The best way to defend your organization against a cyberattack is to take proactive steps now, before an attack ever occurs. That way you'll be prepared
if your organization is targeted.
Attacks often begin with phishing schemes. Typically, someone within your organization would receive an email from someone posing as a trusted or well-known source. The employee lets their guard down and clicks on a link in the email. That may automatically provide the scammer with the employee's log-in information, or prompt them to enter a user ID or password, or both. This allows the criminal to access financial or personal information that can then be used to commit crimes.
Although your organization may not hold the same treasure trove of information as a bank or other financial institution does, the information you store can do plenty of damage if it falls into the wrong hands. Many times, a cybercriminal will be looking to steal individuals' identities through their Social Security number or other sensitive data.
Finally, hackers are constantly devising more sophisticated ways to invade your organization’s system. One recent innovation is the use of ransomware that may be downloaded to a system through a phishing expedition. This enables the phisher to block an organization's access to its own information unless it pays a healthy ransom.
Although every situation is different, following are six steps you can take that will help fight cybersecurity attacks:
1. Install a security solution on each device used by top administrative employees who have access privileged information. This will isolate an attack to a single user. Otherwise, all devices might be infected in one fell swoop.
2. Encrypt data. If intruders obtain data, it will be virtually unusable. For servers, set different levels of permission, such as blocking lower-level employees from payroll records. Partition or "silo" information so that access to it doesn't also grant automatic access to all authorized users.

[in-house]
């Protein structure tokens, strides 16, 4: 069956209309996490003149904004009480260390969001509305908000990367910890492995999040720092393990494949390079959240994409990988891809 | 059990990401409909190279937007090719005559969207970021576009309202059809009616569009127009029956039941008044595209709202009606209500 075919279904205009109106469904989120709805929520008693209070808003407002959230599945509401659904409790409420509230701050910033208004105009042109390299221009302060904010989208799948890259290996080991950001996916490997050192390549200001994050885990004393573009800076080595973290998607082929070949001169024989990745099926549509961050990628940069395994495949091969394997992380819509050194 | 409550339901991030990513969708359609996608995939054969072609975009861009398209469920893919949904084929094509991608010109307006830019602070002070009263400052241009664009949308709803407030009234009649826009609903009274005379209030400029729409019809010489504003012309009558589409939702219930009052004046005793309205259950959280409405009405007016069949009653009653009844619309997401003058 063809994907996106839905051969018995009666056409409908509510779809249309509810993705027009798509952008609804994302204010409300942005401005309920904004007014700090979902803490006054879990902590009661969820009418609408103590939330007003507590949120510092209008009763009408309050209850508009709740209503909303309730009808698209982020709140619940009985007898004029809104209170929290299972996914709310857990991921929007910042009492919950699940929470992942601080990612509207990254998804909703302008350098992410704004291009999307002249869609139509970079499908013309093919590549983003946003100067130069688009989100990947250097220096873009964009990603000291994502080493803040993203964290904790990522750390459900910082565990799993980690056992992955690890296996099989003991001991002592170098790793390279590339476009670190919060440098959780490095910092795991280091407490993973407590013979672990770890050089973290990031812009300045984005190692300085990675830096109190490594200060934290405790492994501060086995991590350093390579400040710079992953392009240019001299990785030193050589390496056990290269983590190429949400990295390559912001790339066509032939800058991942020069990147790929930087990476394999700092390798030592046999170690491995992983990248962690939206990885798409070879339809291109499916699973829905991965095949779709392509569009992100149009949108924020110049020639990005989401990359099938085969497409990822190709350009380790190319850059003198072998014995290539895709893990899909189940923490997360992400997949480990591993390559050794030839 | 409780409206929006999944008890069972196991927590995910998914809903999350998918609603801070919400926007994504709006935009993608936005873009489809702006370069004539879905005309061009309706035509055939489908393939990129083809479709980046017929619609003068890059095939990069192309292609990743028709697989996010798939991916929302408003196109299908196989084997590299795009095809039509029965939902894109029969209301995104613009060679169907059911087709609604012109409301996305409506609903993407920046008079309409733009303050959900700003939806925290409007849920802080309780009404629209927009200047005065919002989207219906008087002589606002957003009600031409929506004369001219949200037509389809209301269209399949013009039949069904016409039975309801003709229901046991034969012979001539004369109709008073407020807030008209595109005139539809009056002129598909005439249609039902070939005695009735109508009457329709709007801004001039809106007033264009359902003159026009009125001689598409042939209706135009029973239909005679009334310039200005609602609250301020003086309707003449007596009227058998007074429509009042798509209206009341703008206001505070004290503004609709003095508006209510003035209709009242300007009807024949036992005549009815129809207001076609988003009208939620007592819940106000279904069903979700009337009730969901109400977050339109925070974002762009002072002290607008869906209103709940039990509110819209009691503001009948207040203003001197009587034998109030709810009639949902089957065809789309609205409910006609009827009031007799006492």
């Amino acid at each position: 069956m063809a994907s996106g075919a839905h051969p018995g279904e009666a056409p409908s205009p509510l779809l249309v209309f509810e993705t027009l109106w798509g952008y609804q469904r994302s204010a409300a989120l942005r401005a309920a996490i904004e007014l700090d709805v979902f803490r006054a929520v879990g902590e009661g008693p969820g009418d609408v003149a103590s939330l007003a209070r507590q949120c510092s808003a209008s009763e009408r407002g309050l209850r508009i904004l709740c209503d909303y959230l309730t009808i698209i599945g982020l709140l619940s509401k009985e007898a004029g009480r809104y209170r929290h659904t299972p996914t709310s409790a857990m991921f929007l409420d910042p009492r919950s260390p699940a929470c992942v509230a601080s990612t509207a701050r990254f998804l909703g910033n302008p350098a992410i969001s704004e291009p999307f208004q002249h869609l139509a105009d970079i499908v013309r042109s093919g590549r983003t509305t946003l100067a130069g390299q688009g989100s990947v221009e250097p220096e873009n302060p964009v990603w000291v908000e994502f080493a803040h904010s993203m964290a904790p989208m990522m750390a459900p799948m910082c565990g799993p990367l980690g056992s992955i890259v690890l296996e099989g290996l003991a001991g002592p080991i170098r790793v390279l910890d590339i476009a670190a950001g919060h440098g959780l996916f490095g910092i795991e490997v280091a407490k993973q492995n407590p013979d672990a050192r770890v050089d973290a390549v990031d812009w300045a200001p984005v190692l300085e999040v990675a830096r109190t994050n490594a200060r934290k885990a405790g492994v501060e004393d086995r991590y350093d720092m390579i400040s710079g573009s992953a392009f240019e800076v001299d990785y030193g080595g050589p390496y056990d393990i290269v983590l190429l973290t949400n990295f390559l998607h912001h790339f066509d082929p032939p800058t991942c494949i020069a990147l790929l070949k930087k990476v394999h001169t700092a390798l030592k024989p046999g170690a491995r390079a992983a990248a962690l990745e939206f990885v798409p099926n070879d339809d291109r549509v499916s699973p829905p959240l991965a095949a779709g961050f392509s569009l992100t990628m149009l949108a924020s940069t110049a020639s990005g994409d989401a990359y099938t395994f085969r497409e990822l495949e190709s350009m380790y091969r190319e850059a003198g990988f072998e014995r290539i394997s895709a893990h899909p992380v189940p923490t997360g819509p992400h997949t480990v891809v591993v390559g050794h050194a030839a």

3. Keep extremely sensitive data on a server that is separate from the network. If an employee is fired or otherwise leaves the firm, the network administrator should disable that employee's access immediately.
4. Install the latest firewall and antivirus software. However, be aware that these measures aren't foolproof and the criminals are often one step ahead of the good guys.
5. Establish parameters about using technology, including sites employees are permitted to access. Not much good can come from workers viewing pornography or using gambling sites, for example, and these are often ripe for malware or ransomware.
6. Educate your employees. Convey to employees the importance of being vigilant. Even though workers might be attuned to avoiding potentially dangerous emails, there are still those who don't realize the damage they can cause by clicking on just one link. Learn how to easily train your employees to think before they click with security awareness training.
Make it clear to your employees that cybersecurity is a top priority and that errors, omissions and exhibiting poor judgment will not be tolerated. Such
actions may even be subject to disciplinary measures. Create a culture that makes it difficult for invaders to pierce your defenses.
It can be costly and time consuming to recover from a cyberattack and devastating to your business overall. Although insurance protection is available, premiums may be cost-prohibitive, or insufficient to meet your needs. Focus instead on preventing damage in the first place.